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There Are Vegetables In That Ink!

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Even black ink can be green if it's made from soy or other veggies. Here's what you need to know about going green by using or looking out for plant-based inks.


When you're reading the back of a cereal box, a new novel or newspaper, or even a colleague's business card, there's a chance you’re reading veggies. As the need for eco-friendlier inks is gaining traction with printers and a number of product brands, all those words you’re seeing are that much more likely to be printed with materials you’d usually find in the supermarket — think all kinds of edible plants, from vegetables to soy, and even flaxseeds.

Plant-derived inks are gaining popularity, especially by eco-conscious companies and particularly as a complement to recycled or recyclable packaging and printed materials, often making packages much more biodegradable. These natural-material-based inks are an interesting alternative to the current standard, petroleum-based inks.





As printing moves back toward vegetable-based inks, you might begin to hear more about them or see their use mentioned on your favorite cookie or cracker box. Never thought twice about what’s on your packaging? Here are some of the basics:


What’s the norm? Read now!

What makes plant-based inks better? Read now!

Other than soy, what's used to make eco-friendly inks? Read now!

What can I look for when I shop? Read now!

How about my at-home projects and printers? Read later!

If you need to have something printed — from business materials to party invitations — seek out printers who use plant-derived inks.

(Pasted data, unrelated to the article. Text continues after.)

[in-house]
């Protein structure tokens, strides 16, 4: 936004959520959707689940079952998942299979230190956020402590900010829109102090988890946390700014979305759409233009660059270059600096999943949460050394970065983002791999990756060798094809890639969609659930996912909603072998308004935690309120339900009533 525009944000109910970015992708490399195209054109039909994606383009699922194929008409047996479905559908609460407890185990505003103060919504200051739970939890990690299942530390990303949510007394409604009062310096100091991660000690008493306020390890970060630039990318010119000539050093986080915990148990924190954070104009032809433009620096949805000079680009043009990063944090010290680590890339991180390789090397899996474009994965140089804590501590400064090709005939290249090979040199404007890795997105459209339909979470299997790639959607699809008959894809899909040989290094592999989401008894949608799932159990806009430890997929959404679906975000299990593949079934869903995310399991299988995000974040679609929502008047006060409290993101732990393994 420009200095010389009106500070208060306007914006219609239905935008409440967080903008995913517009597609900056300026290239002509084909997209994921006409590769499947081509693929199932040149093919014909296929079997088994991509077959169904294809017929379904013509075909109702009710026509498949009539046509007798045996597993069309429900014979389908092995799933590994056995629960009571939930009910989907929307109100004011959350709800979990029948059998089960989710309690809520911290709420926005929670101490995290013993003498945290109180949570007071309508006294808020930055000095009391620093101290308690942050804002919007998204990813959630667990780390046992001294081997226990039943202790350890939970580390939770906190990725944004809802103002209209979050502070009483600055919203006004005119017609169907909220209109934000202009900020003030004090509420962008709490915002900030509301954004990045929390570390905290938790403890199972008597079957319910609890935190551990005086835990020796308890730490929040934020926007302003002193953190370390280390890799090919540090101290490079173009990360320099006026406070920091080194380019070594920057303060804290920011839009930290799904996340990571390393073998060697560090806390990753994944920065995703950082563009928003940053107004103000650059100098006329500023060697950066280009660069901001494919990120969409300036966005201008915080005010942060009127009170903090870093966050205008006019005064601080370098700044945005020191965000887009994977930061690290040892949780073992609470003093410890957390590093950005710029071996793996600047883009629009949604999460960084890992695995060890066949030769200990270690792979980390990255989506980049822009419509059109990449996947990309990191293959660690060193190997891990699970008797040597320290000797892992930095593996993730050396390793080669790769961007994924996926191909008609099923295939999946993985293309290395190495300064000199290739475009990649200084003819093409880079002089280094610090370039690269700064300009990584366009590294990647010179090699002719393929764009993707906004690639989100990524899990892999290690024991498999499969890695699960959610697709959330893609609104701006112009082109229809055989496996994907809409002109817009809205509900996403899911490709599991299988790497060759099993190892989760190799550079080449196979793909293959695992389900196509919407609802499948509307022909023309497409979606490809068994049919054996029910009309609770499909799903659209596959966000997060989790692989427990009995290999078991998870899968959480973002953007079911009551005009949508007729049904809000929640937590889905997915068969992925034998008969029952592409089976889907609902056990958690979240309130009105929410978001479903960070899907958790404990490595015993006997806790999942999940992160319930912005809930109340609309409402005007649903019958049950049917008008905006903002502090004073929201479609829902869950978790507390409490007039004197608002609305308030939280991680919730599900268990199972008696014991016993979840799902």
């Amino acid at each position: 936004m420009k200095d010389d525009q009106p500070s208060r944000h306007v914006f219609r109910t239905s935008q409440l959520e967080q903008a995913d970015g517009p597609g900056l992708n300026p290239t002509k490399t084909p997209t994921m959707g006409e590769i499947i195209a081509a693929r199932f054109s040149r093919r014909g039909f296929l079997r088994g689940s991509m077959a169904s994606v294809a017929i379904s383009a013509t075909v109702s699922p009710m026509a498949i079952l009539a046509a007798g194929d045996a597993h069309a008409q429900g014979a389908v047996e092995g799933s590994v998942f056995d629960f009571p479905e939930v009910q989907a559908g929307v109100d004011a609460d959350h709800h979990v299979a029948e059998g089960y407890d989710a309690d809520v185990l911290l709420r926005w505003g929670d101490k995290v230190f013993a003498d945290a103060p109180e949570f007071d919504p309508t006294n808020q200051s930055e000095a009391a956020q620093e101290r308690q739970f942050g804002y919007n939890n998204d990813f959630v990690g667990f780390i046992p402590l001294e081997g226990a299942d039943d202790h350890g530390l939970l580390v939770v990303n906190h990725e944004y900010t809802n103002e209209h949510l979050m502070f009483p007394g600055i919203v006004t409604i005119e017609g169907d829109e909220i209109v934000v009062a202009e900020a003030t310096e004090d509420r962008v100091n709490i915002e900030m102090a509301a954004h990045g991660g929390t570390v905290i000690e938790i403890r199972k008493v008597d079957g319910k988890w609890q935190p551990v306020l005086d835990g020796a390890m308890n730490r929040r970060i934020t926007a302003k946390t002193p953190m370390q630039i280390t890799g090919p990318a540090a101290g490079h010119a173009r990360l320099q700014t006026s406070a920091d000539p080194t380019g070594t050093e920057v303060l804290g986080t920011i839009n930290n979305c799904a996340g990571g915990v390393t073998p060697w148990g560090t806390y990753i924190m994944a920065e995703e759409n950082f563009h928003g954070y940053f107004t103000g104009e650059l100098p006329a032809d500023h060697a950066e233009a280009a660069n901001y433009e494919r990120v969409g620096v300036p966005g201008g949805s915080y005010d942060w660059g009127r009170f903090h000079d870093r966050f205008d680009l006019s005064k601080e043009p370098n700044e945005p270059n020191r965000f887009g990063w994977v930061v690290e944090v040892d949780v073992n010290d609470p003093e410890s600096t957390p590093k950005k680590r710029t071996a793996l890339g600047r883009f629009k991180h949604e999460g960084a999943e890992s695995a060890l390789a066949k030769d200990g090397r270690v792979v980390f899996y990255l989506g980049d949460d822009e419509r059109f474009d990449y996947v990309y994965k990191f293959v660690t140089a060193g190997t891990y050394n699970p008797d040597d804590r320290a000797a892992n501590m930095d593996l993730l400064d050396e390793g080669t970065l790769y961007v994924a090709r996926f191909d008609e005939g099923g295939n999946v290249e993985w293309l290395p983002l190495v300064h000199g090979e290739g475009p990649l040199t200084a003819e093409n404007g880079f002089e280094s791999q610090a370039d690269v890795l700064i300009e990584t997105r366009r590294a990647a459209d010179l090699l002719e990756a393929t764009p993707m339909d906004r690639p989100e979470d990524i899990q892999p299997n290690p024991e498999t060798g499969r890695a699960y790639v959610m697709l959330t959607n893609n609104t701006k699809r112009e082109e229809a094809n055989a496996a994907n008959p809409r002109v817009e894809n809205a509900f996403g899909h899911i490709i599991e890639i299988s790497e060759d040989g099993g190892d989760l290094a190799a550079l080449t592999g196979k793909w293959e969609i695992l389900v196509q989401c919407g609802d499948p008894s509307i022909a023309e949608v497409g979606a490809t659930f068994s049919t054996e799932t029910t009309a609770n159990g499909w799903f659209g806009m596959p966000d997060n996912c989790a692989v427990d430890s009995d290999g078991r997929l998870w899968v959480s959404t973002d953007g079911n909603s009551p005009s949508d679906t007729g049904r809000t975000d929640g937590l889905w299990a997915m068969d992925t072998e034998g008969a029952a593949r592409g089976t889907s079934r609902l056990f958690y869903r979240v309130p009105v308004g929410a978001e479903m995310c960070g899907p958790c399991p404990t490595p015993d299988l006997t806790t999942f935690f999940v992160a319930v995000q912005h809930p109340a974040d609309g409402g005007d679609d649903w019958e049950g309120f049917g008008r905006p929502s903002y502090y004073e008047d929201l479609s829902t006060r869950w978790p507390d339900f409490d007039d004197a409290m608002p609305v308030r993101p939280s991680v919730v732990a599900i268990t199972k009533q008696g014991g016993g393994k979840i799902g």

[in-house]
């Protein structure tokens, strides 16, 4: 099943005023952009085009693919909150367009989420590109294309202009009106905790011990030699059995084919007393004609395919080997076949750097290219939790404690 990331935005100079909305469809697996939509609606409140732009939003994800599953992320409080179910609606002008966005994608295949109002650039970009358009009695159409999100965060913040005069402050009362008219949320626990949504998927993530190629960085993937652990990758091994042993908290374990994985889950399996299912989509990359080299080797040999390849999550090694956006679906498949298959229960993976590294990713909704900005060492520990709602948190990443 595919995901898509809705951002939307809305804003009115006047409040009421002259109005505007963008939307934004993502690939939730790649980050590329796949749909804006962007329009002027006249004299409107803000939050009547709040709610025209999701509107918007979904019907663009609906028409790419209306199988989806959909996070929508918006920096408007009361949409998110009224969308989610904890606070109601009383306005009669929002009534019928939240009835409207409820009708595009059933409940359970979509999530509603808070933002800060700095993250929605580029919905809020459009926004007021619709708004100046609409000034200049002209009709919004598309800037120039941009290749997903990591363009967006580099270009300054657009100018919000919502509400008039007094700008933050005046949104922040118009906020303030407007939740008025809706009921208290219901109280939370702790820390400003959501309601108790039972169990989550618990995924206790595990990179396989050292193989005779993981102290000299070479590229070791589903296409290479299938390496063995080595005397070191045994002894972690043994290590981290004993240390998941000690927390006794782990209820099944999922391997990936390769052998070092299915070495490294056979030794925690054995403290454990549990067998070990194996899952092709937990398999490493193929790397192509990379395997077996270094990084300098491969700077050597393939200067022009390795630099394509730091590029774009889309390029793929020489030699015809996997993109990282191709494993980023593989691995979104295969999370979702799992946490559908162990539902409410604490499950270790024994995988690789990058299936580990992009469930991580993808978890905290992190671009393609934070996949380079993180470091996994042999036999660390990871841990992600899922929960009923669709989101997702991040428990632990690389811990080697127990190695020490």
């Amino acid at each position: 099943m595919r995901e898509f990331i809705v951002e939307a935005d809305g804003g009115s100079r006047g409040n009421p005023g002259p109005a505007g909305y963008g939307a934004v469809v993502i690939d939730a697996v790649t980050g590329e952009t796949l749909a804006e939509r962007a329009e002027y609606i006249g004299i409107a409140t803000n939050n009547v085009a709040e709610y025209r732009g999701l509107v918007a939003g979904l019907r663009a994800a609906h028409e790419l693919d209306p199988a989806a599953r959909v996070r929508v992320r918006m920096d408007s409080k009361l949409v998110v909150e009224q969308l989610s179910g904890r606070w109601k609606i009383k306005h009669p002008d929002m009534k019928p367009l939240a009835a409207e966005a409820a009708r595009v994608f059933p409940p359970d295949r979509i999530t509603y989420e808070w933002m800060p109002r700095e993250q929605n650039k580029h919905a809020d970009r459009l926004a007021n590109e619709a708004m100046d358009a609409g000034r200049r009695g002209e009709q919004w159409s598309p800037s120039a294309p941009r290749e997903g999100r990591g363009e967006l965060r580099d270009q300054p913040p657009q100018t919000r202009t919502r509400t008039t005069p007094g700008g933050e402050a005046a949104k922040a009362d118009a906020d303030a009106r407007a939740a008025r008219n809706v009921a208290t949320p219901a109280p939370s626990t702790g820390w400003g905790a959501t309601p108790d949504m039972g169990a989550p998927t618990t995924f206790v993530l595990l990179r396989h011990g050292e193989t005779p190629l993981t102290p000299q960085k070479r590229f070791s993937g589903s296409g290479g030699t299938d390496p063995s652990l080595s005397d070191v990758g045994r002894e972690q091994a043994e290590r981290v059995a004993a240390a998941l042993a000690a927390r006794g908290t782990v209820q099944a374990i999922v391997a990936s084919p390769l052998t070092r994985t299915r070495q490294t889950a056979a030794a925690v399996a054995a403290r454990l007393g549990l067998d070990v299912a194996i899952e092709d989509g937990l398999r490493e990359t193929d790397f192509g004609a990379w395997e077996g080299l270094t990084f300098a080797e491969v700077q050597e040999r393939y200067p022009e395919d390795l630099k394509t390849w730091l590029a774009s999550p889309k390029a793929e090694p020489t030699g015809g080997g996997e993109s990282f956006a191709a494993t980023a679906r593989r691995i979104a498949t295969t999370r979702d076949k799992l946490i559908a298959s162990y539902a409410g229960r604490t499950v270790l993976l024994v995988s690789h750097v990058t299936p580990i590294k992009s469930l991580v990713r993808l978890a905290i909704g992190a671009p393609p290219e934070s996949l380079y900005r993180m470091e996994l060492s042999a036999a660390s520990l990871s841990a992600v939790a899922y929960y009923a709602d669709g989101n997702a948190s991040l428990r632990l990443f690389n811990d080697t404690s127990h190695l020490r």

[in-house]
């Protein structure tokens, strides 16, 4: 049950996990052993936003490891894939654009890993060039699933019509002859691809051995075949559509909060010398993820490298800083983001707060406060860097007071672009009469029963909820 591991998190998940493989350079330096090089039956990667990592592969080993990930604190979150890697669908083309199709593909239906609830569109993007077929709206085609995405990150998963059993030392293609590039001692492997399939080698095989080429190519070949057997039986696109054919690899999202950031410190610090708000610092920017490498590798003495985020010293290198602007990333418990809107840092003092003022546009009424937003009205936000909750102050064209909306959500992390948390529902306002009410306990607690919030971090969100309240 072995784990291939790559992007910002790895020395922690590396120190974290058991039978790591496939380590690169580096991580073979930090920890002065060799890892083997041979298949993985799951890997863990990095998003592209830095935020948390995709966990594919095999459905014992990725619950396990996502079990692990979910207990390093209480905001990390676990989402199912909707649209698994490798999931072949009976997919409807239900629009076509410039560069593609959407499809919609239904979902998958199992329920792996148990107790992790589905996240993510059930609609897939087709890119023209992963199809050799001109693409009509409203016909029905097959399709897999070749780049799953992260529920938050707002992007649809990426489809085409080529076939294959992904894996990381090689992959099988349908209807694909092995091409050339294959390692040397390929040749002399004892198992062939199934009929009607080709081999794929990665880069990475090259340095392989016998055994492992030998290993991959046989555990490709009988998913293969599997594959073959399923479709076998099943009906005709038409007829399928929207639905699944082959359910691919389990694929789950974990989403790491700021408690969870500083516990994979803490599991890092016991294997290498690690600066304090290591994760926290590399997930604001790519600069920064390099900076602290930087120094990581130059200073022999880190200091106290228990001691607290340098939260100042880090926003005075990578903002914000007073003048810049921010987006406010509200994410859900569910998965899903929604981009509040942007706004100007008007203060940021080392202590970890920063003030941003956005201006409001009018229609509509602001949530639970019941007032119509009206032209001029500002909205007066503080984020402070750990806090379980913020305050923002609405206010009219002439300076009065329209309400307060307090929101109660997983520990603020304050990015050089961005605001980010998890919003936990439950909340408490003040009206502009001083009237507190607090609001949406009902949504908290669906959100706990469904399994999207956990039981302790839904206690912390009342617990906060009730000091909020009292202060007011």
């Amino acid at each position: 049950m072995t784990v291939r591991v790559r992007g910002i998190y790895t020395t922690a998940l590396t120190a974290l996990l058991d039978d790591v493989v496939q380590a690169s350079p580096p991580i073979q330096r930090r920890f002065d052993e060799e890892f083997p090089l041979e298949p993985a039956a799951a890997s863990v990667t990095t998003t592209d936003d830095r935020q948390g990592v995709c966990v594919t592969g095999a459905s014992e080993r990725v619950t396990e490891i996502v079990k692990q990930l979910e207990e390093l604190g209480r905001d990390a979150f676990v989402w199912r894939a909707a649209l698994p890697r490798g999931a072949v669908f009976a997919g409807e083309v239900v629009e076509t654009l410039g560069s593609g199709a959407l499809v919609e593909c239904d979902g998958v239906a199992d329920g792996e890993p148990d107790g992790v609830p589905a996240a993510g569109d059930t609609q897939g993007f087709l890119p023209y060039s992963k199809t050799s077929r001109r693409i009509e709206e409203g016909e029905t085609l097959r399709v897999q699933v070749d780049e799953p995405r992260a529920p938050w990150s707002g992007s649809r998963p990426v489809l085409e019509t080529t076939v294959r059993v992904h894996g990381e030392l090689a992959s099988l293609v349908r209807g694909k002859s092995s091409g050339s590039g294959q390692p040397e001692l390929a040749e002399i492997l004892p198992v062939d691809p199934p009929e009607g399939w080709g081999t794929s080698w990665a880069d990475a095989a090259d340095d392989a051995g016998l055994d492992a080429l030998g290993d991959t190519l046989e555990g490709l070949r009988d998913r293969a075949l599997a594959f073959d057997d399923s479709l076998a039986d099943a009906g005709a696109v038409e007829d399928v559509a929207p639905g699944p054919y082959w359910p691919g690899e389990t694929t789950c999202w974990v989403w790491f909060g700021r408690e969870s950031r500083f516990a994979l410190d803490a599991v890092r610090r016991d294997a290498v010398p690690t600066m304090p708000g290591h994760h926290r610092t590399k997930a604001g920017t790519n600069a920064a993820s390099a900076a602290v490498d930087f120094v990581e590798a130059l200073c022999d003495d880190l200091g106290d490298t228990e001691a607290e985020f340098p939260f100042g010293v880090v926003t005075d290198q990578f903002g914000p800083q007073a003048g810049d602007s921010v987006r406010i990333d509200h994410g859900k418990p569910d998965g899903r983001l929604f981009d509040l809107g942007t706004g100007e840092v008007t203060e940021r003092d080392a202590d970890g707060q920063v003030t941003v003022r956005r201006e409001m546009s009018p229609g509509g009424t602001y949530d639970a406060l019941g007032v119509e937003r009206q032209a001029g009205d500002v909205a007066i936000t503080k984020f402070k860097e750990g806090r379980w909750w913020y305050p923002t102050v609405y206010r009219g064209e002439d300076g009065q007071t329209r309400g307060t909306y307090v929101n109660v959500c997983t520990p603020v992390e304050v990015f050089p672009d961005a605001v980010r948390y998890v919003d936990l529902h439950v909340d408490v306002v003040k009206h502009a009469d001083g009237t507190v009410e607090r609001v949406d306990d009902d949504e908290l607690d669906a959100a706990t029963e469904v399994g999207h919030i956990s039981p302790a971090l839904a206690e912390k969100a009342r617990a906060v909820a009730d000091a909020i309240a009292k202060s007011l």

For at-home printing, even if you can't use eco-friendly inks, there are ways that you can still be eco-responsible while printing.

Ecofont, a company that alters fonts so that they require 25% less toner to print, is planning to debut a home edition. Using certain fonts, such as Century Gothic, can also save toner — in some tests by Printer.com, it showed a 31% savings over the default font Arial, and even used less toner than Ecofont.

Many printers can use refillable ink cartridges or continuous ink systems (in which ink in bulk bottles is continuously fed into the cartridges via tubes); both of these systems can reduce the waste caused by disposable ink cartridges.

What were you surprised to learn about eco-friendly inks? Share your comments below!

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About the Author
Jessica Harlan
Jessica Harlan

I love finding new ways to green my family's life as painlessly as possible, and sharing those ideas with folks who want to do the same.

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  • Catherine Z. 2 years ago
    HOPEFULLY SOMEONE WILL SEE THIS. THIS IS NOT THE FINAL ANSWER. VEGGIE ALTERNATIVES ARE STILL TOXIC IF YOU CONSIDER PESTICIDES AND HERBICIDES THAT GO INTO OUR ENVIRONMENT IF THEY ARE NOT ORGANIC. ALSO MOST SOY AND CANOLA IS GENETICALLY MODIFIED. THOSE CROPS NEED EVEN MORE PESTICIDES AND HERBICIDES AND WE DON'T KNOW THEIR EFFECTS ON HUMANS YET. WE MAY NOT BE EATING THE INK BUT GMO CROPS CAN BE CROSS-POLLINATED WITH OTHER CROPS. SO UNLESS WE ARE TALKING ORGANIC INK, IT'S STILL TOXIC.
  • Elaine F. 4 years ago
    I didn't know some were made from vegetables.
  • Carol F. 4 years ago
    Can using eco friendly ink bring down the cost of those ink cartridges we use at home in our printers???? Keep me posted, I'll try. I have use those cheaper, no name cartgides which are a fraction of the cost. Usually they work and they are MUCH CHEAPER. I had to use name brand ink recently (I was in a pinch) the cost was shocking. If soy based ink is made available to the consumer at a svings over the name brand ones, I would give it a try.
  • Lynn z. 4 years ago
    interesting!
  • Chappell w. 4 years ago
    I've been wondering about harmful chemicals in the ink of things I compost, with or without worms. Petroleum products might be scarey...thanks
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